Recombinant adeno-associated virus (rAAV) vectors for delivering therapeutic genes have demonstrated their safety in multiple diseases and clinical settings over the years and are a proven and effective tool that can be used to deliver new gene editing and replacement and genome modification technologies. The combination of more tailored rAAV delivery vectors and new gene knockdown and editing techniques will enable unique approaches to the therapeutic manipulation of gene expression, as described in an article in Human Gene Therapy.

In the article entitled "Future of rAAV Gene Therapy: Platform for RNAi, Gene Editing and Beyond, " Paul Valdmanis and Mark Kay, Stanford University (CA), envision the advances in gene therapy that will be achievable using existing and emerging rAAV technology for the safe and efficient delivery of such as CRISPR-Cas9, RNA interference and gene silencing strategies, and targeted DNA sequences for use in genome engineering.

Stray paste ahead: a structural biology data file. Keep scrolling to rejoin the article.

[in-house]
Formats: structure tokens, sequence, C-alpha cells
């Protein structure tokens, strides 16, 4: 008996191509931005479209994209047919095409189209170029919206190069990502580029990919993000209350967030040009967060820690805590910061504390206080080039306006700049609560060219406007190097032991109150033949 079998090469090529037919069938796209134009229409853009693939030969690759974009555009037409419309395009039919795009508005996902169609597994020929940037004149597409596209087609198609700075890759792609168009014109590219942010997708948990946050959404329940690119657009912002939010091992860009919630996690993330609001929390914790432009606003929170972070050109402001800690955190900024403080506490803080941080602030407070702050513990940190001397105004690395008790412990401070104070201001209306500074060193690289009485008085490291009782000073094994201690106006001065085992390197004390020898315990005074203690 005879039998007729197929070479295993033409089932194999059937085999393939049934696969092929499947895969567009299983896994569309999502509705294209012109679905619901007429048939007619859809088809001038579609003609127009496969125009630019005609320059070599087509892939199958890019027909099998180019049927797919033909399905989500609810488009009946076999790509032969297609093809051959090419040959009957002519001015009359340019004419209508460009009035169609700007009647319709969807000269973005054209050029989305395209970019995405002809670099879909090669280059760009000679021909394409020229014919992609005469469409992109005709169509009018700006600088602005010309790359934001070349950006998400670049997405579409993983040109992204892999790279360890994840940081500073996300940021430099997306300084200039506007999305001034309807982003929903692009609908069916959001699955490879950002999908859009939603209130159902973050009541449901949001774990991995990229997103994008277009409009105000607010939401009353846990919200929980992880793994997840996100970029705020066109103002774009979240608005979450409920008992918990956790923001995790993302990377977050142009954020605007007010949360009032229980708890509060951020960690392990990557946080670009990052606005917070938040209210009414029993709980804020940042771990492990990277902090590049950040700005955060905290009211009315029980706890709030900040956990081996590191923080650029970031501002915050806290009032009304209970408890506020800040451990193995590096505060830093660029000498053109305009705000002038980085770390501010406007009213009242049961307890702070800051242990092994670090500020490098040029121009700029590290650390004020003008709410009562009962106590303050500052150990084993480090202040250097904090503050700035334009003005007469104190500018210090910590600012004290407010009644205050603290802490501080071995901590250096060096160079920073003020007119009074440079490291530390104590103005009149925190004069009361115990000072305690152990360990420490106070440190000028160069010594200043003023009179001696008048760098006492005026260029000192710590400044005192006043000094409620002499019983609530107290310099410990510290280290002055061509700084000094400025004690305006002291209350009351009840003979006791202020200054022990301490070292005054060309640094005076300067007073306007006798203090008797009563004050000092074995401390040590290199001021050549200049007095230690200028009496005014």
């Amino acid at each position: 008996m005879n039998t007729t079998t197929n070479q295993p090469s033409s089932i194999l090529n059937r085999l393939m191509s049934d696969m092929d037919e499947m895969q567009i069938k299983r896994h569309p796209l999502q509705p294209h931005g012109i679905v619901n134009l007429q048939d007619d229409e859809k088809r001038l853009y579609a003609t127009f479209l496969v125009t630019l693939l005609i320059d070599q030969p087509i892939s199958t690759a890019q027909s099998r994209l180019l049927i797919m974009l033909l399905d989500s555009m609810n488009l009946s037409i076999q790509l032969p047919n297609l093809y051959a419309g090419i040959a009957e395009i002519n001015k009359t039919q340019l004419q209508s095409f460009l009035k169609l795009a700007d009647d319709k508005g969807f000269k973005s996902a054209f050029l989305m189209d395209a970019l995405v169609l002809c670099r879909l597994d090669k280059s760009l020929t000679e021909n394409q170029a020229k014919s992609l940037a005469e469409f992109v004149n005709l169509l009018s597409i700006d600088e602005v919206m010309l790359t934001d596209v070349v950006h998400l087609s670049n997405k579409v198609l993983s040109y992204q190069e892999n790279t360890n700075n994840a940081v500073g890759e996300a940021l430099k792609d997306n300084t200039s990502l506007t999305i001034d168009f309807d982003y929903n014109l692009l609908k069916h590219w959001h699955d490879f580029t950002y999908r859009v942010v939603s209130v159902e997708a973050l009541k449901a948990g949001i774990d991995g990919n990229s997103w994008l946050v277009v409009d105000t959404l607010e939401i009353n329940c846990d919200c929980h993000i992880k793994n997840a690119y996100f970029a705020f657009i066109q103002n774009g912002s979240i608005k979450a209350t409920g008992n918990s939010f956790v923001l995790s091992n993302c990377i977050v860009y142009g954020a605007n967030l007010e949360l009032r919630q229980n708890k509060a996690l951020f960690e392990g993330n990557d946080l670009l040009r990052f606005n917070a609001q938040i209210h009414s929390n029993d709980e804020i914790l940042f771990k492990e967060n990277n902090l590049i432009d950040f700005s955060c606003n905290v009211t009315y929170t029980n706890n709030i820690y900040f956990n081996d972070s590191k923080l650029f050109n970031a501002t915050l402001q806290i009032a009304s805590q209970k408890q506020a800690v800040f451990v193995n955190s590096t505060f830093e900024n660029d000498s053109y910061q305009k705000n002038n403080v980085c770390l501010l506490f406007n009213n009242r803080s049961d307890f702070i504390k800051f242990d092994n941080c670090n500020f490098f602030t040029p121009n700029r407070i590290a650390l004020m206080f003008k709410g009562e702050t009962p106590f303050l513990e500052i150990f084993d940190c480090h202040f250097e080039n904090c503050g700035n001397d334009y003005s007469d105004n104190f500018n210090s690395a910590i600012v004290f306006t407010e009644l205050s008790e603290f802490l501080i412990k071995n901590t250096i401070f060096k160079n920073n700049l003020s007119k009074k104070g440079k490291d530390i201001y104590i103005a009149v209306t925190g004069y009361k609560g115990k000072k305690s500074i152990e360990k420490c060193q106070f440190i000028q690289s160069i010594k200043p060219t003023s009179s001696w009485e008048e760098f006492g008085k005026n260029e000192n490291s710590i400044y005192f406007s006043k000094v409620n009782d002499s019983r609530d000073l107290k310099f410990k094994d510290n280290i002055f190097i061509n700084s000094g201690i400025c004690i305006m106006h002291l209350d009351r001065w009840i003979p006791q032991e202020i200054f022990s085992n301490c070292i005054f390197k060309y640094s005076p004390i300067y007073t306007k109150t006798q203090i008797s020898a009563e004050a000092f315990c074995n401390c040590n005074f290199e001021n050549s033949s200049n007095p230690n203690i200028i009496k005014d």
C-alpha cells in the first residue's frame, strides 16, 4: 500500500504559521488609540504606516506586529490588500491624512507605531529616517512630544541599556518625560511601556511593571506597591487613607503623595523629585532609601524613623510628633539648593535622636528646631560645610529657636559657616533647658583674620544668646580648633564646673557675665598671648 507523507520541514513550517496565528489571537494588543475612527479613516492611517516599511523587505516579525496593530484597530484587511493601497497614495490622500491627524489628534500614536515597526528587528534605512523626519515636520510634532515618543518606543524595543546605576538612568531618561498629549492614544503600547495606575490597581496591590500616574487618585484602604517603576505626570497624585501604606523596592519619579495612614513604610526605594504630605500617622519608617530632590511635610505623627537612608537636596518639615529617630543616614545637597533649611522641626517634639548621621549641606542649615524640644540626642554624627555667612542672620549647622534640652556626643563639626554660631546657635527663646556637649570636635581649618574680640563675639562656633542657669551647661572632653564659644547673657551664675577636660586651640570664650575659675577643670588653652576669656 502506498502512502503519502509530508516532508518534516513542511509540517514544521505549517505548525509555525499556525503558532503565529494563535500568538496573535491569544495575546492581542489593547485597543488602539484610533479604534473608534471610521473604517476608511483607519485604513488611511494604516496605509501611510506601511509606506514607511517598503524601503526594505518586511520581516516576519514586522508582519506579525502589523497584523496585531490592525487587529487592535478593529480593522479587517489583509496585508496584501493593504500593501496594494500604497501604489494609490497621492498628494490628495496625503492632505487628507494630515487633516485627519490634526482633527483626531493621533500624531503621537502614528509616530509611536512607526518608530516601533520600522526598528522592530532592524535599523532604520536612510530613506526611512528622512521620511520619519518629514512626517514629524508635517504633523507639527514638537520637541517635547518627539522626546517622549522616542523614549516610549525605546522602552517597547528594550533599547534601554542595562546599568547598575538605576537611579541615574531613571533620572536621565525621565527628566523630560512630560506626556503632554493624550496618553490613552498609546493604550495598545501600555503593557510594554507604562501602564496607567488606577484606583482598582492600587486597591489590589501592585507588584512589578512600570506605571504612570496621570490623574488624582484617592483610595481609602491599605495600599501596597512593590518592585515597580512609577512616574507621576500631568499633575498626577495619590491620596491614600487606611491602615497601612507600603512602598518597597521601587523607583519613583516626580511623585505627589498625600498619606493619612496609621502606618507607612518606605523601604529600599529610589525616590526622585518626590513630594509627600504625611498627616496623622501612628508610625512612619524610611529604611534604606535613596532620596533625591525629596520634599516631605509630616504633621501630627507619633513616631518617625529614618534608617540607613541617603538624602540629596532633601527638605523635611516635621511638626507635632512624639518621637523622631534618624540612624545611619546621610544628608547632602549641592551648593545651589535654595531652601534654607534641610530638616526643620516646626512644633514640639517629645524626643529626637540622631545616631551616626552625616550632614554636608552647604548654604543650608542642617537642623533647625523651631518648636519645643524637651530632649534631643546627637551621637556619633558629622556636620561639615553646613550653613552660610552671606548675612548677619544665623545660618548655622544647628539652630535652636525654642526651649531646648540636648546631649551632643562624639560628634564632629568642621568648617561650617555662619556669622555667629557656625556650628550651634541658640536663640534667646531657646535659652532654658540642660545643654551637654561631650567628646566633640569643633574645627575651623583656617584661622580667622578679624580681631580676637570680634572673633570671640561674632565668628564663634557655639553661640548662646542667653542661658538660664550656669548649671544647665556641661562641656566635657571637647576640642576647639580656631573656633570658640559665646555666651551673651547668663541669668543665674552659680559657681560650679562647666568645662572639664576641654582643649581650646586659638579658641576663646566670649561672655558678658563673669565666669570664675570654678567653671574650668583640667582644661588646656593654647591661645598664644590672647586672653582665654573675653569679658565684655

"Drs. Kay and Valdmanis envision the exciting prospect of using AAV as a platform to deliver a wide array of novel tools for genetic manipulation of the genome and of ," says Editor-in-Chief Terence R. Flotte, MD, Celia and Isaac Haidak Professor of Medical Education and Dean, Provost, and Executive Deputy Chancellor, University of Massachusetts Medical School, Worcester, MA.

More information: Paul N. Valdmanis et al, Future of rAAV Gene Therapy: Platform for RNAi, Gene Editing, and Beyond, Human Gene Therapy (2017). DOI: 10.1089/hum.2016.171

Journal information: Human Gene Therapy